Monday, October 27, 2008
In this study, the authors considered that there are two factors affecting the experimental results—the resolution of the camera and the curve-fitting equation in Figure 2. When the pin for fixing the falling ball is released, it represents the ball beginning to fall. In this study, the authors checked the images recorded per 1/30 sec one by one, and tried to find one that recorded the initial movement and one that recorded the ball passing the end line.
Nevertheless, it is difficult to distinguish which picture recorded the pin moving away from the falling ball when the camera’s resolution is not high enough to zoom in on the pin. Therefore, an effective camera can promote the accuracy and stability of the measurement of dynamic viscosity in the vertical falling ball viscometer. On the other hand, the study selected Cd = 30/Re instead of the Stokes’ law of Cd = 24/Re, because the curve-fitting line of Cd = 30/ Re is much better in Figure 2. If one uses the curve-fitting line of Cd= 24/Re, the relative error will increase to be over 10%.
The restriction in this measuring method is that the Reynolds number must be less than 5. Therefore, the sphere falling ball must be changed when the falling Reynolds number is larger than 5, because it violates the derivation of Eq. (7) in this study. Nevertheless, the method in this study extends the suitable range from Re<1 to Re<5, i.e., it extends the available range of the falling ball. This means that the method can decrease the chances of changing the falling ball in the experiment. In addition, according to the theory of Stokes’ law, the figure of drag coefficient versus Reynolds number depicts the properties of a perfect sphere ball moving in a liquid. In this research, although the authors measured the out-of-roundness of the sphere ball, they did not analyze the error due to the effect of the out-of-roundness. The authors hope to further investigate the effect of out-of-roundness on the measurement results in future work, and validate the accuracy of the method by measuring more reference liquids.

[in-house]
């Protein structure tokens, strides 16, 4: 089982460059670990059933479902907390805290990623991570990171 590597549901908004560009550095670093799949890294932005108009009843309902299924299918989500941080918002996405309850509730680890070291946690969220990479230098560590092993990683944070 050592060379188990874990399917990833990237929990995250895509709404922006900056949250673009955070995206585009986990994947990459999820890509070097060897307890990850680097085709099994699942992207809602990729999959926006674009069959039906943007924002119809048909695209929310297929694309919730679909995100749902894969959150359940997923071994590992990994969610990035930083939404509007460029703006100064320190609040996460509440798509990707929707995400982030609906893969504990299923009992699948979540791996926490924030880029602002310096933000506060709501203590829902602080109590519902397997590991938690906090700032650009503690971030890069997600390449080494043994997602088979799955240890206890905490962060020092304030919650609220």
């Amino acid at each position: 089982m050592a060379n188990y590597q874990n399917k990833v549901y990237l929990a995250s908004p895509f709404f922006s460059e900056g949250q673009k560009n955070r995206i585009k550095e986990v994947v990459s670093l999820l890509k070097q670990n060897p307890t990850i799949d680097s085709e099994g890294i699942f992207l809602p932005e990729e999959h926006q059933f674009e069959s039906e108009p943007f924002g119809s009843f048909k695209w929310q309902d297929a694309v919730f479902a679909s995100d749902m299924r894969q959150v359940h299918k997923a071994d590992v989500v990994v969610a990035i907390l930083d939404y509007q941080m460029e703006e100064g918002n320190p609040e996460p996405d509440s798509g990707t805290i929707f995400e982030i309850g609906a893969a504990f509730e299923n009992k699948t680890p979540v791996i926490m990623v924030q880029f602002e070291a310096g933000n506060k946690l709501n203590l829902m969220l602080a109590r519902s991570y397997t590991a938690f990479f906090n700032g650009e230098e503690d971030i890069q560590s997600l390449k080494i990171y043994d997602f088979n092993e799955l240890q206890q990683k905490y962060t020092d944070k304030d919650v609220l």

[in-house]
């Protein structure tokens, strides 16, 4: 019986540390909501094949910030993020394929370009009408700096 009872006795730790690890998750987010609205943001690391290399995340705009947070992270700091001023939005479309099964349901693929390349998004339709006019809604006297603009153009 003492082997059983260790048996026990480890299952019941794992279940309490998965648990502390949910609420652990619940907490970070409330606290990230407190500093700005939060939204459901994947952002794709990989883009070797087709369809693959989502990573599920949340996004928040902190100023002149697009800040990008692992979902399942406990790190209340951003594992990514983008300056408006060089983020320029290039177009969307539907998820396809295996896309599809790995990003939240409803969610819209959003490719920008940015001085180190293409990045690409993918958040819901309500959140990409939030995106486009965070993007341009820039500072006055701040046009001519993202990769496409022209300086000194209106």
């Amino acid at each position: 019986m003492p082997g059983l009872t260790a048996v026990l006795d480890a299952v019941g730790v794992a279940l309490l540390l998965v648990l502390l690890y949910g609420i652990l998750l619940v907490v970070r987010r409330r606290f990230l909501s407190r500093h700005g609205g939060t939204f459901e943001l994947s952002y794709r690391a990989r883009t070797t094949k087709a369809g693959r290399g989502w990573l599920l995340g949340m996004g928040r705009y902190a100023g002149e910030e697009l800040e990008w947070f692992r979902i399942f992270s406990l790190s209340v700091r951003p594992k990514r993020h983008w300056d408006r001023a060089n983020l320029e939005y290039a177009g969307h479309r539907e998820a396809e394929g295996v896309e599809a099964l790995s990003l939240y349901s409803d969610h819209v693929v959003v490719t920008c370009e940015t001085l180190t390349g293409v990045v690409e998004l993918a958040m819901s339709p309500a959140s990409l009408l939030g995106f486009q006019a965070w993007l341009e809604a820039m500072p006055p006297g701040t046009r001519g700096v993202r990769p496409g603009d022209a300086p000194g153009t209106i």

A new method for measuring dynamic viscosity based on the falling ball viscometer has been developed. The characteristics of the method are that Newton’s law of motion includes the acceleration term, and the dynamic viscosity must be calculated by a numerical code with an iteration scheme. Because the falling tube is vertical to the ground, which is different from the devices claimed in international standards, the study refers to it as the vertical falling ball viscometer.
The study used SAE 30 oil as the sample liquid, and the results indicated that the confidence interval of measurement is ±0.0034 with a confidence level of 99.73%, and the measuring error of viscosity is close to 6%. It is hoped that future work will increase the measurement accuracy and stability by utilizing a camera with higher resolution, and consider the effect of the out-of-roundness of the falling ball on the measurement.
- The Measurement, Instrumentation, and Sensors Handbook; Leblanc, G.E.; Secco, R.A.; Kostic, M.; Webster, J.G., Eds.; CRC Press: Boca Raton, FL, 1999; pp 30-1–30-23.
- Esposito, A. Fluid Mechanics with Applications; Prentice-Hall: Englewood Cliffs, NJ, 1998; pp 58–66 and 578–607.
- Finnemore, E.J.; Franzini, J.B. Fluid Mechanics with Engineering Applications; McGraw-Hill: Boston, MA, 2002, pp 374–82.
- Plastics—determination of viscosity using a falling ball viscometer—part 1: inclined-tube method. Standard no. ISO 12058-1, 1997.
- Measurement of viscosity using the Hoppler falling ball viscometer. Standard no. DIN 53015, 2001.
- Brizard, M.; Megharfi, M.; Mahe, E.; Verdier, C. Design of a high precision falling ball viscometer. Rev. Sci. Instr. 2005, 76(2), 025109-1–025109-6.
- Torobin, L.B.; Gauvin, W.H. Fundamental aspects of solid-gas flow, part I: introductory concepts and idealized sphere motion in viscous regime. Can. J. Chem. Eng. 1959, 37, 129–41.
- Bailey, A.B. Sphere drag coefficient for subsonic speeds in continuum and free-molecule flows. J. Fluid Mechan. 1974, 6(2), 401–10.
- Hoerner, S.F. Fluid-Dynamic Drag; Hoerner Fluid Dynamics: Midland Park, NJ, 1958; pp 3–8.
- Basic concepts in metrology—evaluating measurements of a single measurand and expression of uncertainty. Standard no. DIN 1319-3, 1996.
The authors are with the Department of Mechanical Engineering, Lee Ming Institute of Technology, 2-2, Lee Zhuan Rd., Taishan, Taipei 24305, Taiwan, ROC; tel.: +886 2 29097811, ext. 2258; fax: +886 2 29095888; e-mail: email@example.com.